St. Louis, Mo., Nov. 9, 2011 – Customers of a St. Louis County air duct business have told the Better Business Bureau (BBB) they were lured by promises of $49 duct cleaning specials, then hit with unexpected bills of $1,800 and more.
The BBB suggests extreme caution when dealing with US Air Ducts, which reports an address in University City, Mo. Noach Israel Palatnik is listed as owner and president of the company.
“I would hate to have anybody go through what we have,” said a Ballwin, Mo., consumer. He said his wife was “totally floored” after receiving a bill for more than $2,700. He said the couple had responded to a mailer advertising a $49.95 fall special for unlimited vent and return cleanings. He said his wife later agreed to additional work totaling about $200, but then was billed $2,780.
“I could replace my entire furnace for $3,000,” the man said.
US Air Ducts has an “F” grade with the BBB, the lowest grade possible. Several customers said they felt they were misled by the ads which have been running in local newspapers or in mailer packets distributed to consumers in the St. Louis area.
Michelle Corey, BBB president and CEO, said the complaints describe what appear to be typical bait and switch tactics.
“This company apparently is teasing consumers – many of them senior citizens – with bargain basement prices and then presenting them with bills 30, 40, even 50 times higher than what they expected.”
Several customers said company technicians broke heating and cooling equipment or left them with dust-filled homes. Some said that later inspections by heating and cooling professionals determined that technicians with US Air Ducts did little, if any, work.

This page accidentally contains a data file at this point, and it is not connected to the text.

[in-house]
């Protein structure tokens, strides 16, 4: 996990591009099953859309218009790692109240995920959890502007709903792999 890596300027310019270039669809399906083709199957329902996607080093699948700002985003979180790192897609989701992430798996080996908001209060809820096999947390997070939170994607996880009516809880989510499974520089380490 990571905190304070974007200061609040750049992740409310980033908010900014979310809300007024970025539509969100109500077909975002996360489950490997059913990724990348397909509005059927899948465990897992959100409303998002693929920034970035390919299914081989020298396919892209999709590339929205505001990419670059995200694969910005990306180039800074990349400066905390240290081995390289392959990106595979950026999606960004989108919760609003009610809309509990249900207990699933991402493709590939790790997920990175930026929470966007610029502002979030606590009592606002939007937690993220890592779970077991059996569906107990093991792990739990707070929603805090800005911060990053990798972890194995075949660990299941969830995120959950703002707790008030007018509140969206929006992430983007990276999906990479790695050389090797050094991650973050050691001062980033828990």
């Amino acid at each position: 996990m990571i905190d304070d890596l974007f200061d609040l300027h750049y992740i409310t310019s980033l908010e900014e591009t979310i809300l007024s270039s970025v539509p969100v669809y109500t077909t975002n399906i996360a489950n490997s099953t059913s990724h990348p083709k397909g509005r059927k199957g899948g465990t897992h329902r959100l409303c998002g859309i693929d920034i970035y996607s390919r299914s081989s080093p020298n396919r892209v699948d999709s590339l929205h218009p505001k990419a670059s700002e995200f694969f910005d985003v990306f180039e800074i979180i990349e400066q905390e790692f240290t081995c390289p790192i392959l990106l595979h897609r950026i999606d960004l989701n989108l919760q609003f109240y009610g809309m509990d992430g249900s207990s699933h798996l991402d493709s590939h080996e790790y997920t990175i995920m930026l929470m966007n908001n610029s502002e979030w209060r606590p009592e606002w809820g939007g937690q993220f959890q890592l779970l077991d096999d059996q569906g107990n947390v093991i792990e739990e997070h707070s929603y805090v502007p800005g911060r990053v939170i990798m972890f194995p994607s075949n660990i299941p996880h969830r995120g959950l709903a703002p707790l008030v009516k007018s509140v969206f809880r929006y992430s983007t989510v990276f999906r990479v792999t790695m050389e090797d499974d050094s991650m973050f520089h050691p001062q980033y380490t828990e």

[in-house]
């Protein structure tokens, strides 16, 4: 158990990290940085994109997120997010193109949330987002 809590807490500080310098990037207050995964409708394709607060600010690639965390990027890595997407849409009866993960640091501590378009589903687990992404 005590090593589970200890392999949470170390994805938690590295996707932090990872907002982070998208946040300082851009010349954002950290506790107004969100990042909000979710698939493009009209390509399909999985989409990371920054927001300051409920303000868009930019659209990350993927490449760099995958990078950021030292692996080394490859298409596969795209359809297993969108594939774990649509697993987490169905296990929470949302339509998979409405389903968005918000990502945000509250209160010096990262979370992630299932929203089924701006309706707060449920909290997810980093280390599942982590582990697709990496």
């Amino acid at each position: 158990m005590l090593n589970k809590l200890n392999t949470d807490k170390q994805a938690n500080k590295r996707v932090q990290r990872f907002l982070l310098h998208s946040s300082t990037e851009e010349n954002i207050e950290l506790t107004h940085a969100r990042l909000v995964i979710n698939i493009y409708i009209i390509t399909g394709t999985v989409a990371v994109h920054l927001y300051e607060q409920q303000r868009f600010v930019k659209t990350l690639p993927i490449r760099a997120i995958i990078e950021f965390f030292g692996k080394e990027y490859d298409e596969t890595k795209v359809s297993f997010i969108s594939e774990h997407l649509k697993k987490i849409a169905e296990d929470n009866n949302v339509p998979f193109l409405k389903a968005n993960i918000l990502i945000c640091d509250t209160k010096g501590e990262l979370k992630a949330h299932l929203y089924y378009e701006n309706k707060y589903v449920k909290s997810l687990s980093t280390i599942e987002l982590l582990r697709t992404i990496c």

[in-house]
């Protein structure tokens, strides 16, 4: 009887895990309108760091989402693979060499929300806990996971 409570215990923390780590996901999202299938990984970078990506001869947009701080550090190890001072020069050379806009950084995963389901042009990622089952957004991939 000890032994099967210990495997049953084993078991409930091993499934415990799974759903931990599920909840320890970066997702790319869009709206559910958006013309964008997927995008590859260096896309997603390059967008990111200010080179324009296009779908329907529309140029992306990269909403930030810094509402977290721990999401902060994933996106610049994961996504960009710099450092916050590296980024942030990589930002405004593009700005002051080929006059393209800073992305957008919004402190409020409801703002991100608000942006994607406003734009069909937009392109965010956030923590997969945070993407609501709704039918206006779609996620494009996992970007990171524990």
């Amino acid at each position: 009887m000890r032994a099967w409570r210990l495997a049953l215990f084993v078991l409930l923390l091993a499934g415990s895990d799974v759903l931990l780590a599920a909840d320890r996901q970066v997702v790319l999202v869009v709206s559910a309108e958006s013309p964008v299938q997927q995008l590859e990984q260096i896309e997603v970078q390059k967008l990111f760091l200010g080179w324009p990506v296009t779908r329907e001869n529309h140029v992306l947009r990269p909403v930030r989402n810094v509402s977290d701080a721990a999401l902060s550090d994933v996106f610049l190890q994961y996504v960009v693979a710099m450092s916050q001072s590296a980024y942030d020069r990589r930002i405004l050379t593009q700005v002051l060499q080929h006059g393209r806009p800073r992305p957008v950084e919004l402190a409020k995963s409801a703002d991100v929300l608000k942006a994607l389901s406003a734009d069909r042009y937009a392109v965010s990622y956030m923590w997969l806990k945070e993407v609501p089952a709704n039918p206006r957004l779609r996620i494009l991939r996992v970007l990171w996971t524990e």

The man from Ballwin said one of the two US Air Ducts technicians who came to his home last month reported that a furnace inspection turned up mold, bacteria and green slime. He said his wife agreed to between $200 and $250 in work, but the bill came to more than $2,700, including more than $1,700 for chemical treatment. He said the check was cashed 15 minutes after it was given to the technicians.
An 81-year-old missionary from South St. Louis County said she, too, responded to a $49 advertising mailer, but ultimately was charged $1,799 for furnace and duct work.
“I told him right there that there was no way I could pay that,” she said. “But he wanted the money right then.”
The missionary said she turned over $600 she recently had received for her missionary work. The money had been earmarked to pay utility bills. She told him she would have to make payments on the rest. “He was very upset about that,” she said.
A dentist from Town and Country who also responded to a $49 ad said the company tried to charge her $3,000 for cleaning and other work. When she balked, the company dropped the charge to $2,000.
Another carpet and duct cleaning business that inspected the US Air Ducts’ work at the dentist's home raised questions about the company’s work. That company said returns that were supposed to have been cleaned still contained a large amount of dust and debris.